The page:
Work was hard and dangerous. Though profitable for the landowners the revenue failed to reach the workers. In 1874 the North Wales Quarrymens Union was formed. One of the founders of the union, Morgan Richards, described the conditions in the quarry when he started work in 1835;

“I well remember the time when I was myself a child of bondage; when my father and neighbours, as well as myself, had to rise early, to walk five miles before six in the morning, and the same distance home after six in the evening; to work hard from six to six; to dine on cold coffee, or a cup of buttermilk, and a slice of bread and butter; and to support (as some of them had to do) a family of perhaps five, eight or ten children on wages averaging from 12s to 16s a week”

The Streets of Bethesda

This is the Welsh band "Celt" The last line is "Don't worry little grandpa I'll be fine. I'll wear a dust mask

 

Slate is slippery when wet. Falls were frequent and fatal. As well as the explosions and the falling blocks cuts were common in the splitting sheds and on the gallery floor. Slate splits to a very fine edge and can cut deeply if it slips while being loaded. Also fine splinters or shards were lying about everywhere. Cuts easily became septic and usually fatal.Other health problems showed themselves. Tuberculosis was common and the high incidence of silicosis amongst the male population of North Wales was a high concern. Association between slate dust and Silicosis was suspected in the early 1800’s but it was decided not to form any conclusions.

It wasn’t until 1979 after a long and bitter struggle, notably led by the nationalist member of Parliament for Caernarfon, Dafydd Wigley, that the government finally recognized Silicosis as an industrial disease that merited compensation. Strides have been made in health and safety but the slate industry has been in decline since the First World War. Today the Llechwedd slate caverns near Blaenau Ffestiniog have been converted into a tourist attraction. The BraichGoch slate mines near Corris have become “King Arthur’s Labyrinth” visitors are taken by boat along an underground river then walk through caverns where they view scenes from Arthurian legend and the Mabinogion. Some mines and quarries still produce slate but the glory days are gone. The people of North West Wales can breathe now.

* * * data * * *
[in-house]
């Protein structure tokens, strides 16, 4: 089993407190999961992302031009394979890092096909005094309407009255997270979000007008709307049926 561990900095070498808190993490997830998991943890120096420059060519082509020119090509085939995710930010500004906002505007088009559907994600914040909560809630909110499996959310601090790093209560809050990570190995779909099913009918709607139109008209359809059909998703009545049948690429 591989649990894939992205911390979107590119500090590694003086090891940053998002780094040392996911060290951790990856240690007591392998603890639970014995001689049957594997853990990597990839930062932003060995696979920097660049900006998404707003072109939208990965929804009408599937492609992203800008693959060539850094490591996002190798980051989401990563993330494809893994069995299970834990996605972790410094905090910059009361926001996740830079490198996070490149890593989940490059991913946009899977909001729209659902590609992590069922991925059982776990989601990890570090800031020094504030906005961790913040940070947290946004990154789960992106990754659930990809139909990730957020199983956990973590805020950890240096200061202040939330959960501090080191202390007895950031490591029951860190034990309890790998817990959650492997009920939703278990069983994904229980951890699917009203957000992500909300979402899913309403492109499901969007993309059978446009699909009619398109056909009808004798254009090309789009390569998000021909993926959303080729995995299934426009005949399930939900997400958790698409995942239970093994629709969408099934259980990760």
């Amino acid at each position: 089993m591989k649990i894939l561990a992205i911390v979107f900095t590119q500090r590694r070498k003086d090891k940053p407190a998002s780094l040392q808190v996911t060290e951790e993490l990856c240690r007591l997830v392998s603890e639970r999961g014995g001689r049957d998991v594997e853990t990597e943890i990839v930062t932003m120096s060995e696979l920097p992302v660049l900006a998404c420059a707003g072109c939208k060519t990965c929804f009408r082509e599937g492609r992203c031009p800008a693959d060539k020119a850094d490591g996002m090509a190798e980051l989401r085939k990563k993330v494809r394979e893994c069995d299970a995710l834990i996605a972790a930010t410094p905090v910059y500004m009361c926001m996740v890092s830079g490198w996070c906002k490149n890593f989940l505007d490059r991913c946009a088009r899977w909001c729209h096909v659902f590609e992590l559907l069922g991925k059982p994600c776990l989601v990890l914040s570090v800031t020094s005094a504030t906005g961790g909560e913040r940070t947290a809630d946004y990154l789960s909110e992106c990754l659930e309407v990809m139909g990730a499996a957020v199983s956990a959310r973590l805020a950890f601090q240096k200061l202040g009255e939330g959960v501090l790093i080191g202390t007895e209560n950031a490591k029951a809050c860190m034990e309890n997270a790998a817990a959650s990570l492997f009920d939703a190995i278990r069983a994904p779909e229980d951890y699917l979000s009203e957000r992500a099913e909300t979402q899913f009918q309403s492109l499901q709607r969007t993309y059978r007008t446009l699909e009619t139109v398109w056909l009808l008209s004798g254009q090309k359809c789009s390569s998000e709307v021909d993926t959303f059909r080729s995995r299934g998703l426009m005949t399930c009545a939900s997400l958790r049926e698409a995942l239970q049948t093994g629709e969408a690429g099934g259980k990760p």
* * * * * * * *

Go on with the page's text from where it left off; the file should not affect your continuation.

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Comments 6 comments

itakins profile image

itakins 6 years ago from Irl

Fascinating hub,I love Wales.I spent 2 lazy summers in the Brecon Becons(sp!)weather was brilliant,food gorgeous and the people so friendly.